The Church as the Liberated Zone
Father Daniel Syosyev, the Moscow missionary priest who was murdered last week, said something very interesting in an interview shortly before his death. He was explaining why Christians should go to Church on Sunday, and his explanation reveals something of what the Church is. You Wish to See Many Miracles – You Should Become a Missionary or a Martyr: Fr. Daniel’s Autobiography and the Interview with Him on the Occasion of the Opening of the Missionary Centre:
If you will, all we Christians are terrorists. We are the members of a rebellious army, which is revolting against the prince of this world (the devil). Churches are linking stations. There we get information from our governing body: ciphers (New Testament), reinforcement (Holy Communion), and we get support through mutual communication. We master all kinds of tricks in order to commit terrorist attacks against the prince of this world, that is, we learn how to do good. Obviously if an agent of the Holy Kingdom shirks attending the headquarters and does not keep in touch with the command center, he can easily get lost, lose his power, and fall in battle.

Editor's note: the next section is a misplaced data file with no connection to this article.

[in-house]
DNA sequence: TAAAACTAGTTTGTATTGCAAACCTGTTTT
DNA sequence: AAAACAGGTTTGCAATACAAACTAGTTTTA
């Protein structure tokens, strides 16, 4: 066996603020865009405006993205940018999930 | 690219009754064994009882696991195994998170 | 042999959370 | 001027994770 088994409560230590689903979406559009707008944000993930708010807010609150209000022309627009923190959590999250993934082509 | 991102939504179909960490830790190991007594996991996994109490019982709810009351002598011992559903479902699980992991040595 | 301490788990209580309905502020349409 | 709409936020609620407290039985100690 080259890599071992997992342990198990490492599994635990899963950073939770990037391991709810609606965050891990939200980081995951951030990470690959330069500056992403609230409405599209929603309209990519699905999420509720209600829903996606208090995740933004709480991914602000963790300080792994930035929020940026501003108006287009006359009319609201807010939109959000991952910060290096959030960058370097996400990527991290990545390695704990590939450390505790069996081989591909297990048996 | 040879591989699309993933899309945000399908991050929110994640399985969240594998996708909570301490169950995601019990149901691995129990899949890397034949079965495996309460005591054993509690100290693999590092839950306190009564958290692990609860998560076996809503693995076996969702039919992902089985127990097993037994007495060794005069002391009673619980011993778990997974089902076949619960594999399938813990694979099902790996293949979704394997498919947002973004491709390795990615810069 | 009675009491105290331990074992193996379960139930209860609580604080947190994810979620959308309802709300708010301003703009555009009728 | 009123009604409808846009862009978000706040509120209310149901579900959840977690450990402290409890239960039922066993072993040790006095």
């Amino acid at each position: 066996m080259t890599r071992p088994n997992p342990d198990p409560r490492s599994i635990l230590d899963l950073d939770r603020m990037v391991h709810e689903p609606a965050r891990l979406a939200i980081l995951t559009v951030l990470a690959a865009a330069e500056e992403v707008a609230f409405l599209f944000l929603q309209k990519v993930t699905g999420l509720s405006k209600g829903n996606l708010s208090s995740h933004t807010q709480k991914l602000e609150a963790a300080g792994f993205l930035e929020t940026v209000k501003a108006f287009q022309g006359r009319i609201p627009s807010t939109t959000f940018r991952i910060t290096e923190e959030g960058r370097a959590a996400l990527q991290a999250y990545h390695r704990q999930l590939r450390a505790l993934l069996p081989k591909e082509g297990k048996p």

I have some reservations about the term “terrorist” as a model for Christians. Terrorists are those who use terror-inspiring methods, but as Christians we are to remember that “perfect love casts out fear”. But, as has often been said, one man’s terrorist is another man’s freedom fighter. The enemies of freedom like to call freedom-fighters “terrorists”, whether they are really terrorists or not, and in that sense, perhaps one can liken Christians to terrorists. And once I had a bumper sticker that read “Read the Bible: it’ll scare the Hell out of you.” Perhaps the idea of inspiring terror is not entirely absent.
Generally I prefer the image of freedom fighters.
But the thing that interests me especially is that Fr Daniel uses the image of guerrilla warfare. We are revolting against the prince of this world, the devil. And so Father Daniel uses imagery that comes from the ecclesiology of the church as the liberated zone. It is imagery that comes from guerrilla fighters and liberation struggles.
And it is biblical imagery too. The Bible gives the image of the world as enemy-occupied territory. The world lies in the power of the Evil One (I John 5:19). Satan, the devil, is described as the “ruler” or “prince” (archon) of this world. But in the midst of this world, this enemy-occupied territory, our Lord Jesus Christ has established a liberated zone of the Kingdom of God. And the Church inhabits that liberated zone until Christ comes again and the whole world is liberated.
In baptism we are called to leave the enemy-occupied territory, and enter the liberated zone, just as in the Exodus the children of Israel left the realm and jurisdiction of Pharaoh by crossing the Red Sea. So we renounce the devil, and breathe and spit upon him, and we turn to the east, and acknowledge Jesus Christ as our king and our God. We transfer our alliegiance from the devil to Christ, and we are transferred from the “authority of darkness” to the Kingdom of God (Colossians 1:13).